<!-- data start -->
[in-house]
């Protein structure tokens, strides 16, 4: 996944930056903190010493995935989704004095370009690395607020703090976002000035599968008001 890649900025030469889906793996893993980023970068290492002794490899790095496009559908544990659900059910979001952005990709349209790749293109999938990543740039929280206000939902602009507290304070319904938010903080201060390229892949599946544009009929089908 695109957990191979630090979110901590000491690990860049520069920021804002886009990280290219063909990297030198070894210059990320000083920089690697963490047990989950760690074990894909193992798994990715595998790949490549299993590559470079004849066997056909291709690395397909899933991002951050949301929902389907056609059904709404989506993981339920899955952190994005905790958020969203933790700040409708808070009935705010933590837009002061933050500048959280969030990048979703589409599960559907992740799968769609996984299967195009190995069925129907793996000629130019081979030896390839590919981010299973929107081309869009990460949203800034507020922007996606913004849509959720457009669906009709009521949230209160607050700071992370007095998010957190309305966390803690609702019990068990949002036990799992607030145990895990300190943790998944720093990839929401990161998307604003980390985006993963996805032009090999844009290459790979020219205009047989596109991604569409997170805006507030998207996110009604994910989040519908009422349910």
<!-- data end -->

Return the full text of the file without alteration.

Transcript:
[in-house]
């Protein structure tokens, strides 16, 4: 996944930056903190010493995935989704004095370009690395607020703090976002000035599968008001 890649900025030469889906793996893993980023970068290492002794490899790095496009559908544990659900059910979001952005990709349209790749293109999938990543740039929280206000939902602009507290304070319904938010903080201060390229892949599946544009009929089908 695109957990191979630090979110901590000491690990860049520069920021804002886009990280290219063909990297030198070894210059990320000083920089690697963490047990989950760690074990894909193992798994990715595998790949490549299993590559470079004849066997056909291709690395397909899933991002951050949301929902389907056609059904709404989506993981339920899955952190994005905790958020969203933790700040409708808070009935705010933590837009002061933050500048959280969030990048979703589409599960559907992740799968769609996984299967195009190995069925129907793996000629130019081979030896390839590919981010299973929107081309869009990460949203800034507020922007996606913004849509959720457009669906009709009521949230209160607050700071992370007095998010957190309305966390803690609702019990068990949002036990799992607030145990895990300190943790998944720093990839929401990161998307604003980390985006993963996805032009090999844009290459790979020219205009047989596109991604569409997170805006507030998207996110009604994910989040519908009422349910």